By Steve Johnson
It's still very easy to find the best places to sell old used books, because there are so few places online where large numbers of people who have money to spend are actually looking to buy.
Here is my updated list of some of the best websites where you can make extra money selling used books:
Amazon Marketplace - Easily the highest traffic of consumer book buyers. Easy to list. Free listings, only pay when your item sells. You get paid every two weeks. Their tools are pretty limited unless you pay $39.99 a month for a Pro Merchant subscription, which gives you a wide range of extra tools to sell your items. You'll need to be selling 40 books a month to make this worthwhile, however, so you should start with the free selling option and upgrade when you've expanded your inventory enough to make Pro merchant work for you.
Ebay.com - Best place to sell rare and collectible books to the average consumer, and also a great way to sell a "Lot" of books -- that is, a group of books. This is something you cannot do on Amazon Marketplace. Since shipping 5-6 books is fairly inexpensive, you can give the buyer a great perceived value and you can move bunches of books quickly. One trick that seems to work well is to make one of the books a high-value book and surround it with lesser-value books. Of course, all books should relate to one type or theme that an individual is looking for. For example, a group of woodworking books, or a group of dog training books, or a group of fitness books.Abebooks.com - High-traffic website for discerning book buyers. Often you can sell collectible and rare books and reach the right audience. Lots of used bookstores have gravitated to this site. You might forge some good face-to-face meetings with store owners willing to buy books from you. Typically, though, they will offer wholesale pricing since they need to turn a profit on the books they sell. But it could be a way to move a large number of books at once.
CraigsList.org - Selling locally should be easy. For me, it's not. I think because each city book selling listings are free, people are willing to ask crazy high prices, and the audience skips even searching for books. I have noticed that quite a few college textbooks do get listed, and probably do sell well at certain times of the year. Having no listing fees, final value fees or even shipping fees make it a cheap option. But, unlike the international audience of the previous four websites, you'll only be offering to locals.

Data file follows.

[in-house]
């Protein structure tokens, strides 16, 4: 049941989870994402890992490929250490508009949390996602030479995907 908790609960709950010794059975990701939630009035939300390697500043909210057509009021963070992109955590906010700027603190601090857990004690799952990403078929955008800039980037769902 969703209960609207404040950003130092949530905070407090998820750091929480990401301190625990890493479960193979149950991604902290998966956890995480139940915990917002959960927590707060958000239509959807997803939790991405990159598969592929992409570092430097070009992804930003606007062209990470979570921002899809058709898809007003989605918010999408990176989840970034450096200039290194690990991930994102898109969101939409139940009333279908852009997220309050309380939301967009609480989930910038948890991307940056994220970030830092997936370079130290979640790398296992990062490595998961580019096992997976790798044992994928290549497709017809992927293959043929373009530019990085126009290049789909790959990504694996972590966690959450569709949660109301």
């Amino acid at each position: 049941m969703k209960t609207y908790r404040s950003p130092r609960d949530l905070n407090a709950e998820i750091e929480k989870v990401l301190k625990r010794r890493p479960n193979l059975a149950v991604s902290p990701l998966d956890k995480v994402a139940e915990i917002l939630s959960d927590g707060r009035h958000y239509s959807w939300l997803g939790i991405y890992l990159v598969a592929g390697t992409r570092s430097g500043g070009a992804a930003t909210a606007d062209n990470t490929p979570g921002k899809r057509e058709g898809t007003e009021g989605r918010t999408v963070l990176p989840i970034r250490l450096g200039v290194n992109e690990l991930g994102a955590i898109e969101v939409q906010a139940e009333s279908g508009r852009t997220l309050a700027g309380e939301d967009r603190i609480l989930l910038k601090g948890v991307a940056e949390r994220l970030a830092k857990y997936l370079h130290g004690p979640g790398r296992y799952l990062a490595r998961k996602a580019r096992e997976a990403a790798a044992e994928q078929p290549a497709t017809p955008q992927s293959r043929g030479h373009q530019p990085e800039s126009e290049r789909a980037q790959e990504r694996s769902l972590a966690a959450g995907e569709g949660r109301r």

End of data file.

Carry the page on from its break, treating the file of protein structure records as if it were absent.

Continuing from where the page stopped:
EbayClassifieds.com - Free place to list books (and hundreds of other items you want to get rid of) in your local neighborhood. You type in the city you are in and you're taken to that section on their website. My local webpage covers an area about 100 miles across from one side to the other, so you might find it a hassle to hook up with buyers after the deal is done. But it's free. On my local region, only two pages of books appears, so it doesn't look like it's a really popular destination yet.
How to find out how much your book is worth quickly
You can't judge a book by its cover. True. But with a couple of mouse-clicks and a fast Internet connection, you can judge if it's worth enough to take up your time buying and reselling a used book online.
Here are two websites which are targeting used book online sellers, offering a simplified way to research values of used non-fiction, college textbooks, and collectible titles.
http://bookscouter.com - BookScouter attempts to help you sell your books for the highest price by comparing prices from over 40 book-buying websites. They claim you can quickly find the right website willing to pay the most for your books by using their website.
http://booksprice.com - Likewise, Booksprice compares online book prices to find the best price for new, used, rental books as well as college textbooks at major online stores. They note that their free 'Book Price Comparison' is objective and easy to use.
By focusing your time and efforts on these popular book-selling websites, and using free tools to help determine the current value of your used books, CDs and DVDs you want to sell for a profit, you'll be well on your way to earning a respectful extra monthly income working from home.
Steve Johnson is the writer and publisher who founded FindHow2.com, which offers free "how-to" articles on a wide variety of do-it-yourself topics such as restoring good credit, reducing credit card debt and improving your personal finances. A free sample chapter of his newest e-book "How To Make Easy Money Selling Your Old Used Books On Amazon" (read free sample chapter here) is now available in the Kindle E-Book Store at Amazon.
Article Source: Steve Johnson